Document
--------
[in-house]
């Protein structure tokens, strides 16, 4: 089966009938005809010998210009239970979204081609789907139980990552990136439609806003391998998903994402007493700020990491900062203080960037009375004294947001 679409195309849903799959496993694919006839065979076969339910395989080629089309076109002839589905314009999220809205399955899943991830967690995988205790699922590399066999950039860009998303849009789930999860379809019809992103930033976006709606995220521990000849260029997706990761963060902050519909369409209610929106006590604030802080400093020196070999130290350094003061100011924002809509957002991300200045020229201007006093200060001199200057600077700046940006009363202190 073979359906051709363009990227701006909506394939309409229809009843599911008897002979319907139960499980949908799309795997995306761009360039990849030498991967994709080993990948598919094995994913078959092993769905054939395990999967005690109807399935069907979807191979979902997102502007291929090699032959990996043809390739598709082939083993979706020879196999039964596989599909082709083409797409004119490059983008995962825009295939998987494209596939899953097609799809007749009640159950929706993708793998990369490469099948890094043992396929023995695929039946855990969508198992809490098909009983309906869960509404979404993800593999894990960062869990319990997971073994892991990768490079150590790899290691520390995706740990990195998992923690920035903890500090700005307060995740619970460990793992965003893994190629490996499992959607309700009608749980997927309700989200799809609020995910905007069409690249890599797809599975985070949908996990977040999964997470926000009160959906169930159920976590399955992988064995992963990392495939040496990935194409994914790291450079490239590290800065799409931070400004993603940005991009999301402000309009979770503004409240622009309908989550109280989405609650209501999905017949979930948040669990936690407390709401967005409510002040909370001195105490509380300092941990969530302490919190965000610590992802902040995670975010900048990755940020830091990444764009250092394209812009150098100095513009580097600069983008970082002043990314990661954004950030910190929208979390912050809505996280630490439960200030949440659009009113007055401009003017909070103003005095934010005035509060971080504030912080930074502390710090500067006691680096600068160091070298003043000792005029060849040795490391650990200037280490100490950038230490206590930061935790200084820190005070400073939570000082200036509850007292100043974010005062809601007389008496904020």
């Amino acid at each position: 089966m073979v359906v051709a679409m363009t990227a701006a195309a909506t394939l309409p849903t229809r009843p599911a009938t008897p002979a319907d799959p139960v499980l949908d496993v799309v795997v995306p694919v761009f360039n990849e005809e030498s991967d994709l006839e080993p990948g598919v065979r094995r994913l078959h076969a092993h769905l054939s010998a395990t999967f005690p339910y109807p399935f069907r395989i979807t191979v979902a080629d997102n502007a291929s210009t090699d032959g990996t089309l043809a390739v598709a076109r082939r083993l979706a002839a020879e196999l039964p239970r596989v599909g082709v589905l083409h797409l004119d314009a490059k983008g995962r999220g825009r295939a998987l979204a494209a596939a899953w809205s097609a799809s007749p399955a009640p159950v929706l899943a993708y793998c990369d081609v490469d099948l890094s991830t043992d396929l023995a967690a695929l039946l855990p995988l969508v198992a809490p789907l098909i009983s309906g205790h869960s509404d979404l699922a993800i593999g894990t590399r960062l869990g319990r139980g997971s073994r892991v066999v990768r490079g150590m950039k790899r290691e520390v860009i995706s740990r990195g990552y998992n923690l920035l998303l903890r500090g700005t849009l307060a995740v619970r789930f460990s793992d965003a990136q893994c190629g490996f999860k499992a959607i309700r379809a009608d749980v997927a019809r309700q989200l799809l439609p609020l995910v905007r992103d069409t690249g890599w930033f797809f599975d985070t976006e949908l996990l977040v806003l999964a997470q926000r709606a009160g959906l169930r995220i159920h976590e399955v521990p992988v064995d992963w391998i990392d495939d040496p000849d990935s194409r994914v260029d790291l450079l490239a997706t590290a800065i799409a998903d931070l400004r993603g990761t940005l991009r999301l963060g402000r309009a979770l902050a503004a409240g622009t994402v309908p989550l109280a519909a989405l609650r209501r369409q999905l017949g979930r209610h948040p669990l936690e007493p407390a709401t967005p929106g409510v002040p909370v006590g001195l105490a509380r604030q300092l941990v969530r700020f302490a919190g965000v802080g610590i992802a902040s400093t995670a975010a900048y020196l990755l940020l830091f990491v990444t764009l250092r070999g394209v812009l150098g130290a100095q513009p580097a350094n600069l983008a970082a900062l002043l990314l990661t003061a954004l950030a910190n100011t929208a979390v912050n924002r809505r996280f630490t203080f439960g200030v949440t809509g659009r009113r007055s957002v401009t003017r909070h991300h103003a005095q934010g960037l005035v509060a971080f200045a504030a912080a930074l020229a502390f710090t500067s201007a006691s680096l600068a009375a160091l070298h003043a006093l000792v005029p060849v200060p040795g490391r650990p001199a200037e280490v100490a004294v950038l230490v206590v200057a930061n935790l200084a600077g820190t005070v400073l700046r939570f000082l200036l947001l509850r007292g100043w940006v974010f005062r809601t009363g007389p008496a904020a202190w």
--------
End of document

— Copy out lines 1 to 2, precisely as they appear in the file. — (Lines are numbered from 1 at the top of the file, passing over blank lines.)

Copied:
[in-house]
């Protein structure tokens, strides 16, 4: 089966009938005809010998210009239970979204081609789907139980990552990136439609806003391998998903994402007493700020990491900062203080960037009375004294947001 679409195309849903799959496993694919006839065979076969339910395989080629089309076109002839589905314009999220809205399955899943991830967690995988205790699922590399066999950039860009998303849009789930999860379809019809992103930033976006709606995220521990000849260029997706990761963060902050519909369409209610929106006590604030802080400093020196070999130290350094003061100011924002809509957002991300200045020229201007006093200060001199200057600077700046940006009363202190 073979359906051709363009990227701006909506394939309409229809009843599911008897002979319907139960499980949908799309795997995306761009360039990849030498991967994709080993990948598919094995994913078959092993769905054939395990999967005690109807399935069907979807191979979902997102502007291929090699032959990996043809390739598709082939083993979706020879196999039964596989599909082709083409797409004119490059983008995962825009295939998987494209596939899953097609799809007749009640159950929706993708793998990369490469099948890094043992396929023995695929039946855990969508198992809490098909009983309906869960509404979404993800593999894990960062869990319990997971073994892991990768490079150590790899290691520390995706740990990195998992923690920035903890500090700005307060995740619970460990793992965003893994190629490996499992959607309700009608749980997927309700989200799809609020995910905007069409690249890599797809599975985070949908996990977040999964997470926000009160959906169930159920976590399955992988064995992963990392495939040496990935194409994914790291450079490239590290800065799409931070400004993603940005991009999301402000309009979770503004409240622009309908989550109280989405609650209501999905017949979930948040669990936690407390709401967005409510002040909370001195105490509380300092941990969530302490919190965000610590992802902040995670975010900048990755940020830091990444764009250092394209812009150098100095513009580097600069983008970082002043990314990661954004950030910190929208979390912050809505996280630490439960200030949440659009009113007055401009003017909070103003005095934010005035509060971080504030912080930074502390710090500067006691680096600068160091070298003043000792005029060849040795490391650990200037280490100490950038230490206590930061935790200084820190005070400073939570000082200036509850007292100043974010005062809601007389008496904020």